Sunday, April 28, 2013

Obscure FN and Num LK Keys


Just wanted to do a quick IT support post since this issue can become quite frustrating.

The issue started when suddenly I noticed my keyboard acting weird and typing the wrong keys. It seemed as if my FN key was stuck, so I could not type the normal keys without holding FN.

It turns our that the problem was not the FN itself, but actually the Num LK key was on (I must have turned it on without noticing). This means that your num pad keys are active by default: (U)4, (I)5, (O)6, (P)*,(J)1, (K)2, (L)3, M(o).

In my case, I have an Dell Alienware M15x system. My Num LK key is on the DELETE key, and it is activated by pressing the FN key + DELETE at the same time.

This might sound quite a stupid mistake, but after searching online for a bit, it became clear that there are LOTS of people having the same issue. That’s why I decided to post this.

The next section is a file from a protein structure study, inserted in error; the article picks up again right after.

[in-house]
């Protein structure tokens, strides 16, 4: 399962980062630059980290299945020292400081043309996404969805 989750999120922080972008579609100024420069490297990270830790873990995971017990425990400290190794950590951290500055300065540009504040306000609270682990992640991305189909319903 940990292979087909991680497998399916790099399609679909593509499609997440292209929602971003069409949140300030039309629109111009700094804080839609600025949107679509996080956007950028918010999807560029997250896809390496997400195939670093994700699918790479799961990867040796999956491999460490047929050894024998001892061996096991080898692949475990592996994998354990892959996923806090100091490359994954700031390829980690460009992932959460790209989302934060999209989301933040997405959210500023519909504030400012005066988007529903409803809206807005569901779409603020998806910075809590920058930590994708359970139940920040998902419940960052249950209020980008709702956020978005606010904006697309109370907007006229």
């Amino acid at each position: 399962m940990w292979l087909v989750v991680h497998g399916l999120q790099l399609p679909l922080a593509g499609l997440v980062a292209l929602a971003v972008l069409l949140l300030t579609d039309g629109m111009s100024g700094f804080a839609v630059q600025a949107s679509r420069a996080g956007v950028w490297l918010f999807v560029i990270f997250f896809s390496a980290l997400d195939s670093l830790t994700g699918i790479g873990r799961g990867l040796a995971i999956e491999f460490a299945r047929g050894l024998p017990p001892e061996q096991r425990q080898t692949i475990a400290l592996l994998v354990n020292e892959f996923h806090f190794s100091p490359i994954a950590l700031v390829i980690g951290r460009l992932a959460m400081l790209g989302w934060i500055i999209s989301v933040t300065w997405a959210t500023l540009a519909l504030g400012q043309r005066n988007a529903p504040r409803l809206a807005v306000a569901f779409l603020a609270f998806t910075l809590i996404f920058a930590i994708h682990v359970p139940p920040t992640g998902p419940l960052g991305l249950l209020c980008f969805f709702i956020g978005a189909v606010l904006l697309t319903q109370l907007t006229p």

So remember, if your keyboard starts typing the wrong keys, it might be because your Num Pad is on!

Saturday, April 27, 2013

Talking About Windows Blue


Windows Blue is the next feature pack update coming for the Windows Platform, which should trigger the start of the new wave of Windows products.

There are many rumours, talk and confusion about what Blue actually is and represents for the platform, although is still hard to grasp the whole picture. Officials have been quite scarce about what to expect. Mary Jo Foley and friends have been blogging about the subject, and expectations are high.

Microsoft will be hosting its BUILD 2013 conference earlier this year, at the end of June in San Francisco. Additionally, the company will soon revealing plans for the future of the Xbox platform. Additionally, both the Windows Phone and the Windows RT platforms have been getting minor updates, covering not only OS features but also updated services.